Linda Barrett is Honey to her husband, Mama to three grown children, and Momanim to an energetic, blue-eyed dog named Barnabas. She grew up in Alabama, graduated with a degree in English, married, then for twenty years zigzagged across the country, finally settling in Birmingham twenty-two years ago.

Although converted when young, performance-based Christianity drove Linda to despair. Then she awakened to God’s glory and unconditional love. Now you can often find her weeping in delight over God and his overwhelming grace to her and others. She shares God’s revealed grace and wonders through writing, teaching, mentoring, and other arts.

She loves well-crafted stories, meaningful conversations, camping with her husband, laughter with friends and family, and worship and prayer with like-minded people.

Linda has published several articles and co-authored a unique new-moms study called: Engaging Motherhood: Heart Preparation for a Holy Calling. 

She blogs at: invitationtowonder.wordpress.com.

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Prayer is…

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“We must pray not first of all because it feels good or helps, but because God loves us and wants our attention.“ (Henri Nouwen quoted in The Blue Book by Jim Branch p.73)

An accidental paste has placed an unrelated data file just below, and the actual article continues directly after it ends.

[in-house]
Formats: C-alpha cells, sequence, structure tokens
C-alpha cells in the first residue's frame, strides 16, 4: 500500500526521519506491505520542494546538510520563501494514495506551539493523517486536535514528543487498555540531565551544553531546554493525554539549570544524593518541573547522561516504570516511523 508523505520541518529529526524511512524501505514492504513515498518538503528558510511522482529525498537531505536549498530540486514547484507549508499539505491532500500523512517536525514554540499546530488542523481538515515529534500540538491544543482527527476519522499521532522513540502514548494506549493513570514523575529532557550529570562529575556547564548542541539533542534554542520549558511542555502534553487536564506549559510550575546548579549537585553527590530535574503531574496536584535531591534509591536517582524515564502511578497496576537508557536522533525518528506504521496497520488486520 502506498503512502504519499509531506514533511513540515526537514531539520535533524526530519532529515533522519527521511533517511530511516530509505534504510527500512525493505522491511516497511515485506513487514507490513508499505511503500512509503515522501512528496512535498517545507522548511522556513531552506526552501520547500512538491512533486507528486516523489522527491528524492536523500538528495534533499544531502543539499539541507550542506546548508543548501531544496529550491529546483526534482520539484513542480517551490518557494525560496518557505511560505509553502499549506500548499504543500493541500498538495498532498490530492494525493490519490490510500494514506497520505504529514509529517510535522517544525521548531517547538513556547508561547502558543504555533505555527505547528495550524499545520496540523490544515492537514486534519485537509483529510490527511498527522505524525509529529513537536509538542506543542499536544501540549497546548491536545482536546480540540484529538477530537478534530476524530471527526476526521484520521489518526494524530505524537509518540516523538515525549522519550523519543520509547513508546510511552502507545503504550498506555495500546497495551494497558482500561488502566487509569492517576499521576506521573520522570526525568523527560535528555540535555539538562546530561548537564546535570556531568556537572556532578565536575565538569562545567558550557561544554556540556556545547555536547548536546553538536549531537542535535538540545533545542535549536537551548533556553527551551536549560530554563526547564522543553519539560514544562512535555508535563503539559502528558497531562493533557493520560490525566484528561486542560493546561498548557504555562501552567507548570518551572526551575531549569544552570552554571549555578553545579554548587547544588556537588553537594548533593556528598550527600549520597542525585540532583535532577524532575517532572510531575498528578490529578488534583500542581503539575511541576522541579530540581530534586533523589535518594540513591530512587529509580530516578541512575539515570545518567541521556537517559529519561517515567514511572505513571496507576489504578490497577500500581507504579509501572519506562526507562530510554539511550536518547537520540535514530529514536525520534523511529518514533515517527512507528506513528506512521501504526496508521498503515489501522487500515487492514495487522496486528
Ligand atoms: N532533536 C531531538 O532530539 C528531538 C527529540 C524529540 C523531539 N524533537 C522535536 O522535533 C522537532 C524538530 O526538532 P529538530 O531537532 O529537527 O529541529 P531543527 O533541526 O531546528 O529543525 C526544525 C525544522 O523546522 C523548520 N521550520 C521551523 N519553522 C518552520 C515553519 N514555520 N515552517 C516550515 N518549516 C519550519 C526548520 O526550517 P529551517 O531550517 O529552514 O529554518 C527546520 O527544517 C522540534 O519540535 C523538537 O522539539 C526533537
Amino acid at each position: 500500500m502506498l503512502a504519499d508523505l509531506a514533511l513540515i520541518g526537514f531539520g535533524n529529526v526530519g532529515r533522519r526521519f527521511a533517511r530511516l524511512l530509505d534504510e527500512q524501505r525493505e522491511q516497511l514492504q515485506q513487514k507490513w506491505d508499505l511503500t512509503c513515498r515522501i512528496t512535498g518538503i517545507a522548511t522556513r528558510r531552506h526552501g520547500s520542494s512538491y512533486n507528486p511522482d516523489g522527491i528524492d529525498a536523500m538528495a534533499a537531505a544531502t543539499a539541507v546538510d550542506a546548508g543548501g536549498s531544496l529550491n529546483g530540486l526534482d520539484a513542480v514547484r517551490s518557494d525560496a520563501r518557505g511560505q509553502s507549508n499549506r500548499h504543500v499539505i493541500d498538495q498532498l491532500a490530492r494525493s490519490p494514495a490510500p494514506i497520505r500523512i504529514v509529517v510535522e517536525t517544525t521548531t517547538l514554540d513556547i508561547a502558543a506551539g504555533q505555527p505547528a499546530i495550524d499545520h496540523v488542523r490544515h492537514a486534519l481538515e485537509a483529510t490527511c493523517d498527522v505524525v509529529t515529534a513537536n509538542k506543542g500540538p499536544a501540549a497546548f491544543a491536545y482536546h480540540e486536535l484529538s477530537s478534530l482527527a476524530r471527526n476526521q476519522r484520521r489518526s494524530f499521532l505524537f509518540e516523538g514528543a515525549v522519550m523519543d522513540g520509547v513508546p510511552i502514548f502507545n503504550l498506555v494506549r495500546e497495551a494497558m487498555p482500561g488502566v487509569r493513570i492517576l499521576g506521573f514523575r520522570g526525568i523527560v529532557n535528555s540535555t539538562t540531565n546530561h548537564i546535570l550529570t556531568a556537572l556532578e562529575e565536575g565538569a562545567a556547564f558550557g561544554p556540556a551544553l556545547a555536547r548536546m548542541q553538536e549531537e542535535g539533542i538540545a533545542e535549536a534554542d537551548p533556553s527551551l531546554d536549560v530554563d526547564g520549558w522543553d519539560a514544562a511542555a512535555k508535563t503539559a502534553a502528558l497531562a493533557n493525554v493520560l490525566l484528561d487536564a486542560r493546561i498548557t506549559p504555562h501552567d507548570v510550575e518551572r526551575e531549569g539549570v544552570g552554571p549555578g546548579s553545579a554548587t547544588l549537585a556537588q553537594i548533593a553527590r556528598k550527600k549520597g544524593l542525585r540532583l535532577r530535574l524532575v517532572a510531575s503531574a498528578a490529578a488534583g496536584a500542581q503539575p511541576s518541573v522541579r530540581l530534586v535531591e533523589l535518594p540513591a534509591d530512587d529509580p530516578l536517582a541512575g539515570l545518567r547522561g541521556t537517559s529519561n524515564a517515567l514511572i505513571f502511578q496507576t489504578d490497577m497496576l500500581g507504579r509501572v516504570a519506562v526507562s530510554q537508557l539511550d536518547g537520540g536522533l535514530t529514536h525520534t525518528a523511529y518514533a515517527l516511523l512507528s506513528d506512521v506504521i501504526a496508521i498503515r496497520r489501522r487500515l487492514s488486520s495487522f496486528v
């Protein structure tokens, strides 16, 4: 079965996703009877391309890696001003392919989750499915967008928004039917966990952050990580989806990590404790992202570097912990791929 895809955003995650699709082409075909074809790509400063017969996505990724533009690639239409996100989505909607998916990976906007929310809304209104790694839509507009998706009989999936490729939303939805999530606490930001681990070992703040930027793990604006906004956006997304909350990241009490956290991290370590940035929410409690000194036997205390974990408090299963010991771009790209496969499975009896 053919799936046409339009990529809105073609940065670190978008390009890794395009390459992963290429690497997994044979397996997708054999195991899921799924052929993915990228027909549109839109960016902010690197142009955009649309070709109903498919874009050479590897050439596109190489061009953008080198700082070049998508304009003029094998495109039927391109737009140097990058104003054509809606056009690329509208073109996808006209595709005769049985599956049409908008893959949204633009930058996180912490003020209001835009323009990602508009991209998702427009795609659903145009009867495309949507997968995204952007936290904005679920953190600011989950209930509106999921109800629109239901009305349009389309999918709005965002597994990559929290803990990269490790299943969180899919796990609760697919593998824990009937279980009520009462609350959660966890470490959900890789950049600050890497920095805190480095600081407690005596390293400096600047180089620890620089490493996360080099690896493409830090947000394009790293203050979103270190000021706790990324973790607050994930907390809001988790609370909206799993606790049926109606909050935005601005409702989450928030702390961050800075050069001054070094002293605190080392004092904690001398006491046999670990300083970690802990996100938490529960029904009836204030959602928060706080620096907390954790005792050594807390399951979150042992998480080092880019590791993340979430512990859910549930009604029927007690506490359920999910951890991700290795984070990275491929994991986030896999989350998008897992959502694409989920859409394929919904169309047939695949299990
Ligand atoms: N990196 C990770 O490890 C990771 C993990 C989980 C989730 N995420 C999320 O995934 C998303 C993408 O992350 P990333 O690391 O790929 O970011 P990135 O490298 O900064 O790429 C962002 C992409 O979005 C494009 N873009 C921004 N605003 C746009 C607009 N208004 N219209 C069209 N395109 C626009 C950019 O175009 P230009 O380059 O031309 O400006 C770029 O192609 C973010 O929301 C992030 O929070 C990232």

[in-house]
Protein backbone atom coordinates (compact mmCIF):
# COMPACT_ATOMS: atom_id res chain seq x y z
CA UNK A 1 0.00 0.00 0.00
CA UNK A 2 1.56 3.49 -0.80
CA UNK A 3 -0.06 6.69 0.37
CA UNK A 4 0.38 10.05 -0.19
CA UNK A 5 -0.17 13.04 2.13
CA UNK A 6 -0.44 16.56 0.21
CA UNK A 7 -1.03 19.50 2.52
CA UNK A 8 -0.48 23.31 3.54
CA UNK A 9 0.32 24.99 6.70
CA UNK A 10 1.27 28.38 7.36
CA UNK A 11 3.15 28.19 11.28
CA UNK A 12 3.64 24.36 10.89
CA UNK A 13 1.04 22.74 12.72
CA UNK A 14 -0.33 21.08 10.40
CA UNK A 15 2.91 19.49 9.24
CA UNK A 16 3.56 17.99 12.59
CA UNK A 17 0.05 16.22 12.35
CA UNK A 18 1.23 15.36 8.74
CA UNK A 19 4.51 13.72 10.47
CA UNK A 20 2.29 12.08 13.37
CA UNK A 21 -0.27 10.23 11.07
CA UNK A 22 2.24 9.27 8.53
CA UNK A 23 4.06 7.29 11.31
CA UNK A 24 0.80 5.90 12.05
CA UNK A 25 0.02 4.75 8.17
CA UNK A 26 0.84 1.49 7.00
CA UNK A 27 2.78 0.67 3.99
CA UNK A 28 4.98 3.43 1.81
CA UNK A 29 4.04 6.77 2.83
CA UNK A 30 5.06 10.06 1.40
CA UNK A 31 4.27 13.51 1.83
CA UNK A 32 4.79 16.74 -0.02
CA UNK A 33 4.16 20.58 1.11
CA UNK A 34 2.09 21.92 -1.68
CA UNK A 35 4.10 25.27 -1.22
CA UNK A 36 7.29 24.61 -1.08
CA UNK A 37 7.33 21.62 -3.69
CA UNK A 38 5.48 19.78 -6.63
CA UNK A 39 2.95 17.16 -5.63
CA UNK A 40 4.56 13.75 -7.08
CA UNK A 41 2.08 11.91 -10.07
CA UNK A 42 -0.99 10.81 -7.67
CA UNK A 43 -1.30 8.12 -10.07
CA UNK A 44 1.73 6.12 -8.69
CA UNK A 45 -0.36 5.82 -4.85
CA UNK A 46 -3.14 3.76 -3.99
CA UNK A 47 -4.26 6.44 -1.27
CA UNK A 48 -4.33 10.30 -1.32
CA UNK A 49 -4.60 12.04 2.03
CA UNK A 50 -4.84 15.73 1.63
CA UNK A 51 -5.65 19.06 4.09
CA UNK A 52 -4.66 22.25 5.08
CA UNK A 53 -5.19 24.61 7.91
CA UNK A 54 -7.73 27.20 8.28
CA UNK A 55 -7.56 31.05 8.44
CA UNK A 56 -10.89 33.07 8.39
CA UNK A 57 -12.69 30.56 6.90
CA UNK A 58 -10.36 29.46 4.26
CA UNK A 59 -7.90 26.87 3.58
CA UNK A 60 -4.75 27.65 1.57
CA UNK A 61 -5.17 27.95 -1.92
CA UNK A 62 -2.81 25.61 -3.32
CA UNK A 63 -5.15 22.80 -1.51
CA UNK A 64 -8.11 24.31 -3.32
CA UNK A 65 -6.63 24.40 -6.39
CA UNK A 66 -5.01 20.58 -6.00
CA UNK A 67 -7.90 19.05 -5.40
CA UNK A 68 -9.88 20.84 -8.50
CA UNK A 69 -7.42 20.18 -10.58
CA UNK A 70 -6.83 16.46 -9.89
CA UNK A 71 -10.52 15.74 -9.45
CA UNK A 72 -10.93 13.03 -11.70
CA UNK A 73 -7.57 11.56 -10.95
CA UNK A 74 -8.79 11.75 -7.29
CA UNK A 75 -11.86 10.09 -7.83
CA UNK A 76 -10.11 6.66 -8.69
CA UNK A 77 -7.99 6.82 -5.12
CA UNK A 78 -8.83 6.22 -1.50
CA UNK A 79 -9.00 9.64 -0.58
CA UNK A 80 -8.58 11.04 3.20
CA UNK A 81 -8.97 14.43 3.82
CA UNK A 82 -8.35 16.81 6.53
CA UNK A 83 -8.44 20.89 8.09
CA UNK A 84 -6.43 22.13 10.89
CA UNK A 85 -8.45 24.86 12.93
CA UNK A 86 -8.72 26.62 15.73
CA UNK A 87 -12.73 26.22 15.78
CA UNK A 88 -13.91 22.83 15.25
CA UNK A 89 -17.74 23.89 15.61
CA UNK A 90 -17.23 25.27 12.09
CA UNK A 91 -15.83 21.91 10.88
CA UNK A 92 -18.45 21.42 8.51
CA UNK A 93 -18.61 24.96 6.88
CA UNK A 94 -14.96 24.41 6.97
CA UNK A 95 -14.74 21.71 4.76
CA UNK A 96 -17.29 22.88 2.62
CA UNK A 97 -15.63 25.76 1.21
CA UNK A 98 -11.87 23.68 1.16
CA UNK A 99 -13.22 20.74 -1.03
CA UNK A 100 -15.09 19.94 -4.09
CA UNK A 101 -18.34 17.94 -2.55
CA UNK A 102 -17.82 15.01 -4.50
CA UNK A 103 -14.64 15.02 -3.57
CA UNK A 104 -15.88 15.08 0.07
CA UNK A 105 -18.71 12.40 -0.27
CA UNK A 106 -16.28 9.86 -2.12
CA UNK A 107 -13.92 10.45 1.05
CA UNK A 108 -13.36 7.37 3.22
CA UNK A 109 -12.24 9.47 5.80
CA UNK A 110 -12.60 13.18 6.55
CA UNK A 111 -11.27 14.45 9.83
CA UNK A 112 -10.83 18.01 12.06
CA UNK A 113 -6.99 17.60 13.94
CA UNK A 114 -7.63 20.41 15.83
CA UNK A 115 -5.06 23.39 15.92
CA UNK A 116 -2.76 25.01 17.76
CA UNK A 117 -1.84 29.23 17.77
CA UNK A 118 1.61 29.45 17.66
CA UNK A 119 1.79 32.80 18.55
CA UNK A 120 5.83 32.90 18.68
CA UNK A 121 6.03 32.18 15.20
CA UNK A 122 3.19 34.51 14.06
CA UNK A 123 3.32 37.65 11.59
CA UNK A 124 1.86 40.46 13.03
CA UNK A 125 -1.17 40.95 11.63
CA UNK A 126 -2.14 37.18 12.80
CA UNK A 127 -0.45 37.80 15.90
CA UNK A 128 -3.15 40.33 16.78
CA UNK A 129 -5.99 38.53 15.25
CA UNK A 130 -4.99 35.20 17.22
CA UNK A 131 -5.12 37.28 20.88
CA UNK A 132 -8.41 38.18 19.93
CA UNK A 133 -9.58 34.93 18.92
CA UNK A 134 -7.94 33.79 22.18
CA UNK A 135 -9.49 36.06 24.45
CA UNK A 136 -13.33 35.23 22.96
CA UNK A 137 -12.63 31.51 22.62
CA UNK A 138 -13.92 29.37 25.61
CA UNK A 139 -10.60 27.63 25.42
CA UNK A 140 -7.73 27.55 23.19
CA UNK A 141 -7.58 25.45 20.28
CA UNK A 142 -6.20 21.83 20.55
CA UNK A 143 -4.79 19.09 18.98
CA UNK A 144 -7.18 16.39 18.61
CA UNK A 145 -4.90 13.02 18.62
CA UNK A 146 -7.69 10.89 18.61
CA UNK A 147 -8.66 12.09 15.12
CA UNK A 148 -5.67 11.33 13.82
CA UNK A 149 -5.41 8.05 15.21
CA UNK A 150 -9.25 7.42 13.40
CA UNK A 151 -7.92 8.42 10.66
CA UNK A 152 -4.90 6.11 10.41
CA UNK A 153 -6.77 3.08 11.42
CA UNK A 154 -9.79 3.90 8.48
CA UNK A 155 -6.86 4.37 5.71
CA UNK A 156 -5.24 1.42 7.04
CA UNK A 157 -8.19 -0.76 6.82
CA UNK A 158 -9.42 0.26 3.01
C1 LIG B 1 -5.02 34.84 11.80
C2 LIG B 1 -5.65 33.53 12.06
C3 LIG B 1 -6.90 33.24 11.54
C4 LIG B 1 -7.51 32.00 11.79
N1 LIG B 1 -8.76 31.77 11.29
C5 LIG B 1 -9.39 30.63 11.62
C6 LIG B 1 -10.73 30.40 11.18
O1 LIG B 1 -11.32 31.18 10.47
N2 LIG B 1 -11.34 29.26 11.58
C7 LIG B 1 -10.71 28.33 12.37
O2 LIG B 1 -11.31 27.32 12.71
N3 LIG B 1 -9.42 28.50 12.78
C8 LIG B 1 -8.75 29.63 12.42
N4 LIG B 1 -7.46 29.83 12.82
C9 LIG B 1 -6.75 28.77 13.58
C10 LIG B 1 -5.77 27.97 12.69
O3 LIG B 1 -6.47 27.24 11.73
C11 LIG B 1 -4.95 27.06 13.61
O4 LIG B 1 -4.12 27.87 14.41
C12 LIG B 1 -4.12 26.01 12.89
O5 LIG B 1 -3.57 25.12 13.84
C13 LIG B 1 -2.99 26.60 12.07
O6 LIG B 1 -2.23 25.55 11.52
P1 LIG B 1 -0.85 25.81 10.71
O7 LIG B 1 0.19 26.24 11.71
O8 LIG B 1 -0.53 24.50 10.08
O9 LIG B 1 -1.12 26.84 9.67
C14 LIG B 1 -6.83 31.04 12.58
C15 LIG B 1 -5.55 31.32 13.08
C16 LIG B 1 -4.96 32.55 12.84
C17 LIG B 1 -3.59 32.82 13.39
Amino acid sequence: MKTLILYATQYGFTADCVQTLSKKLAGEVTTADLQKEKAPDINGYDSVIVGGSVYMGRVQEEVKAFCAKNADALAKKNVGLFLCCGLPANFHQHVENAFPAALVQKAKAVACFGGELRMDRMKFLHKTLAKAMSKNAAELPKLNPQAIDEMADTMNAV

I confess; I don’t pray just because God wants me to or wants my attention, but I pray because I desire to connect with God and sense His presence—to hear the whisper of love in my ear—to be reoriented in the right direction once again. I am very selfish in my desire for prayer, but I really don’t think God objects.

In my prayer time I experience union with Christ—an intimacy of mind and heart. I hear the gentle voice of conviction; I experience the comfort of affection—both God’s for me and mine for Him. There, He gives me courage as I see Him holding my day tenderly and with willful determination to form Christ in me.

I pray because I am desperate.

I pray because His love satisfies my heart.

I pray because there is evil and I need a battle buddy—empowerment—truth—an anchor in the wind and waves.

I pray because I love others and know that God in Christ is the answer for grief, sorrow, pain, loneliness, hatred, sin, misery, hunger and thirst.